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Hindu pilgrims queue outside the Sabarimala Temple to offer prayers to the Hindu deity "Ayappa".Reuters

 In a huge win for women activists, the Supreme Court on Wednesday overruled temples authorities and said that women have equal rights to enter the Sabarimala Temple in Kerala. Despite arguments that women could not enter the temple for biological reasons, the top court said that women are constitutionally allowed to have equal access to places of worship, and any rule limiting their access was a violation of the constitution.

The verdict was given by a five-bench headed by CJI Dipak Mishra after hearing petitions on the discriminatory practice of limiting women worshippers inside the premises of the temple dedicated to Lord Ayyapa. The management is yet to present its arguments to the bench.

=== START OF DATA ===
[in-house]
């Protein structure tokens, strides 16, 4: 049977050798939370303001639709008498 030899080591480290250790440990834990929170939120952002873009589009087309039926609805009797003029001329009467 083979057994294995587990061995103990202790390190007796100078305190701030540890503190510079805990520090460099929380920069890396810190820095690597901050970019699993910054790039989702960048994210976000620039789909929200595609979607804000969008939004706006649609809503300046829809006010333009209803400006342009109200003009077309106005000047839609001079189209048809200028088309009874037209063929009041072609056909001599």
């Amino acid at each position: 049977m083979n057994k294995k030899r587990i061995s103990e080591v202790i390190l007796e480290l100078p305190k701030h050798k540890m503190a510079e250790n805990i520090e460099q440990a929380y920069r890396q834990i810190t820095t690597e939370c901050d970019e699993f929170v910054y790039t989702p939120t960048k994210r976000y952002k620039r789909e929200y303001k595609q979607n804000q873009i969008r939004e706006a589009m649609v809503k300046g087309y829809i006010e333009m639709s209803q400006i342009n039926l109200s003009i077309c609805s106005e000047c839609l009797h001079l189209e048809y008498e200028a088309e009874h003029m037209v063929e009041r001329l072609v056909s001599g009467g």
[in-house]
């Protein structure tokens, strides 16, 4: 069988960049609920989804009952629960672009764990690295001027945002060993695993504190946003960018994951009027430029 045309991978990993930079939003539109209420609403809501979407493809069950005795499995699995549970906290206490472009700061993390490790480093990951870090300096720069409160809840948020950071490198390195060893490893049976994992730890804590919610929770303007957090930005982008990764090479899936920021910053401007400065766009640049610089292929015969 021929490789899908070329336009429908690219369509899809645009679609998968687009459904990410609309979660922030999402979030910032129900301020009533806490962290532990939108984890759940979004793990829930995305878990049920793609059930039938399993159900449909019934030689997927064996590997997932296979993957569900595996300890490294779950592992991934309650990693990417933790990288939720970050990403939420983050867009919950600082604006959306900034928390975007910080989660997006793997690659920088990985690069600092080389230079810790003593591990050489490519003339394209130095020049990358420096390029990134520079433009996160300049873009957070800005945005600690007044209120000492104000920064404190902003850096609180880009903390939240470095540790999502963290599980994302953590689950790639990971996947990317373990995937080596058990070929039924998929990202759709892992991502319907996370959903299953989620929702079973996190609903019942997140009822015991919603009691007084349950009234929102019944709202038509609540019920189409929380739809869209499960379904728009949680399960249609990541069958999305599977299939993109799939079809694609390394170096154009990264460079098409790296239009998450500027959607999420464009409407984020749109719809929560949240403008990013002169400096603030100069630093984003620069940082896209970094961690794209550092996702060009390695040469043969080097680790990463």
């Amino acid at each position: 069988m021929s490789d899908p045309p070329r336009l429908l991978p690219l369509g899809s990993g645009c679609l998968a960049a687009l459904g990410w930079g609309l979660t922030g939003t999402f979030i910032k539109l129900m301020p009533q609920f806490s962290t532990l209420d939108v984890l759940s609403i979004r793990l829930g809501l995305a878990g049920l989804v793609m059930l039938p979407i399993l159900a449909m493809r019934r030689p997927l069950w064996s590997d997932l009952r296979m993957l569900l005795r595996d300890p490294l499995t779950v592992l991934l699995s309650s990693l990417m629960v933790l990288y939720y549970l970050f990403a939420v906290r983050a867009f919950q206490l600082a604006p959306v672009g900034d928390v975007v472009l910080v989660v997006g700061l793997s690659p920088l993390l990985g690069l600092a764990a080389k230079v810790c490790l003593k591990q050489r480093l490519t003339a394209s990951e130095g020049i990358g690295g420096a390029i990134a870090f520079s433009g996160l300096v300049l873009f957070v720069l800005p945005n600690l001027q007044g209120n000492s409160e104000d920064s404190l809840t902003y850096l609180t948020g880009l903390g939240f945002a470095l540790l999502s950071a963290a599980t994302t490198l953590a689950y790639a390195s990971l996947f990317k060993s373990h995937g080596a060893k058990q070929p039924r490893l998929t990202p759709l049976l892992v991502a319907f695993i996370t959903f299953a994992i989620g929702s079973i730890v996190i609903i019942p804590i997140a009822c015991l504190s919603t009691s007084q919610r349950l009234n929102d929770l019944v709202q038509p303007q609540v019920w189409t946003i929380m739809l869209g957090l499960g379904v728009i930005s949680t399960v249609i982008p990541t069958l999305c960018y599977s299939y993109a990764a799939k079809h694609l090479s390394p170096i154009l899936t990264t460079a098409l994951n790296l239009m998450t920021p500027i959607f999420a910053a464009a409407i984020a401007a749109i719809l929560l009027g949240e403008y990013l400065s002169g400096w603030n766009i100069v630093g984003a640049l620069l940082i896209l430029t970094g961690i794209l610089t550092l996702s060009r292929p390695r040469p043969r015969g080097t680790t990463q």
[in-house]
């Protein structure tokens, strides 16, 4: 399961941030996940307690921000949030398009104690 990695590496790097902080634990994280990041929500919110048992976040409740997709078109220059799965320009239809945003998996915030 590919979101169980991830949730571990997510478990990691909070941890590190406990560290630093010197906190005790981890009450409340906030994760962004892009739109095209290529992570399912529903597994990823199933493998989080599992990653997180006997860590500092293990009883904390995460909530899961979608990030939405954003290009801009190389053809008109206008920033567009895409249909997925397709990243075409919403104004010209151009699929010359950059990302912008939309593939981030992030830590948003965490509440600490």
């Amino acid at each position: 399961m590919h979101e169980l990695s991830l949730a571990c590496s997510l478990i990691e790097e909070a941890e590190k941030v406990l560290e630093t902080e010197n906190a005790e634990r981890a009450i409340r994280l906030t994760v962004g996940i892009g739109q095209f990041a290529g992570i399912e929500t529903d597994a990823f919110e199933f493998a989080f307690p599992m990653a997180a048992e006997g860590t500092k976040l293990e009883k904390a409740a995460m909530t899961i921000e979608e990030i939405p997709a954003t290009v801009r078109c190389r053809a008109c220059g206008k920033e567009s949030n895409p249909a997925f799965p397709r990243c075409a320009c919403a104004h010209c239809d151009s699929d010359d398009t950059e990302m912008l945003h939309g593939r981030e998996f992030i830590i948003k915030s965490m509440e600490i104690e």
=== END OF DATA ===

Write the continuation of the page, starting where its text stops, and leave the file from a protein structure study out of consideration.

Earlier, the Kerala High Court backed the temple' stance after the management argued that women should be banned since the deity was a 'bachelor',  and allowing women inside would 'tempt' him. This forced the petitioners to take the case to the apex court, where they argued it was not in the spirit of gender equality.

Senior advocate Indira Jaising argued on behalf of the petitioners that the right to religion enshrined in Article 25 of the Constitution spoke only of "persons" and protects individuals and not institutions or temples. She went on to say that by calling women between 10-55 as 'impure' because of the periods, the temple was practising another form of untouchability, which is illegal as per Article 17 of the Constitution.

Jaising further went on to ask that Harijans also be permitted to enter the temple, which the court said it would consider. 

Justice RF Nariman said that under Article 25, all people including women have a fundamental right to worship. "A woman is equally entitled to pray in a place of public worship," he added. The CJI said that a temple is a public place, and hence women should have the right to enter.